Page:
Das Prestige der Reiche : Geostrategische Konstellationen, interkulturelle Wahrnehmungen und die Gründung einer deutschen Kolonie im heutigen Qingdao, 1987-1914
At Bowdoin I focused my studies in three areas: German, Economics and Chinese. When it came time to decide on a topic for my Honors Project I wanted to combine my areas of interest as much as possible. As I had long been interested in German international relations, I settled on a more historical tack: German Colonialism in China.
I started my research in my junior year while studying abroad in Hong Kong. As well as improving my Chinese, during my time in Asia I traveled to the German colonial city of Qingdao, where I visited historical sites and collected materials for my research. Upon returning to Bowdoin I also secured a grant to travel to the German Federal Archives in Berlin, where I spent a week leafing through diplomatic dispatches and 19th-century news articles. Combining my three major types of sources--primary documents from Qingdao, archival material from Berlin, and academic papers--the outline of my work was clear: German Colonialism in China was very different from European colonialism in other areas.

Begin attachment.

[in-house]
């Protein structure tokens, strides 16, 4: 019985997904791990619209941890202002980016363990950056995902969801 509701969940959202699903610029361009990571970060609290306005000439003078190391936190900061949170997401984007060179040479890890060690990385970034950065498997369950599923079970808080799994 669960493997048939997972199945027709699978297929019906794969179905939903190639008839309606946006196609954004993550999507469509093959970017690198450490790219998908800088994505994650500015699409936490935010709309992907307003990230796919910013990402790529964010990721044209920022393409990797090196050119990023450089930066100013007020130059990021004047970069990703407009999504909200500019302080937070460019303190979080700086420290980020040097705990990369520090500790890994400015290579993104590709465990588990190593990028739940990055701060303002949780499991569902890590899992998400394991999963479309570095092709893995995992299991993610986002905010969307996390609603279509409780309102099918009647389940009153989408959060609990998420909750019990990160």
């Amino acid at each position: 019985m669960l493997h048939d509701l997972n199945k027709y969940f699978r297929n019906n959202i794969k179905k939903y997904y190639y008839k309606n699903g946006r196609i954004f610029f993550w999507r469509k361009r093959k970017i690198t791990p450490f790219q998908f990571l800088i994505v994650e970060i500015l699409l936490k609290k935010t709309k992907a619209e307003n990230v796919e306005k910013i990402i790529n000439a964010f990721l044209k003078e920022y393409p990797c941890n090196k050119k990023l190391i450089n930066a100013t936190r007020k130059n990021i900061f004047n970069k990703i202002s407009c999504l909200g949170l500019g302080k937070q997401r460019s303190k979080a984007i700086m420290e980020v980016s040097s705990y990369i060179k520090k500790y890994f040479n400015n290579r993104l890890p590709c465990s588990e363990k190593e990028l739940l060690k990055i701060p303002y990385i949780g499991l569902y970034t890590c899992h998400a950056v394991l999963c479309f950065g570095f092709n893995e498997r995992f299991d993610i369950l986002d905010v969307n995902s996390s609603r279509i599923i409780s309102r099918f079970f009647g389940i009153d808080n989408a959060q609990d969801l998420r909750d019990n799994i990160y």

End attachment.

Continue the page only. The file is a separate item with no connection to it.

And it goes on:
While the Imperial Navy had long desired an East Asian coaling station, Germany's decision to occupy Qingdao was not a part of an overarching strategy of Pacific dominance; instead, it was an opportunistic move that took advantage of favorable geostrategic conditions in the region. Sino-German relations were also unique; the Germans were more concerned with securing their global geopolitical position than dominance on the Chinese mainland, and even had a grudging respect for Chinese history and cultural achievements. The Chinese, for their part, considered the Germans to be a better sort of foreigner than the Brits, Russians, and Japanese, and this mutual respect persisted after the colony's occupation by the Japanese during WWI.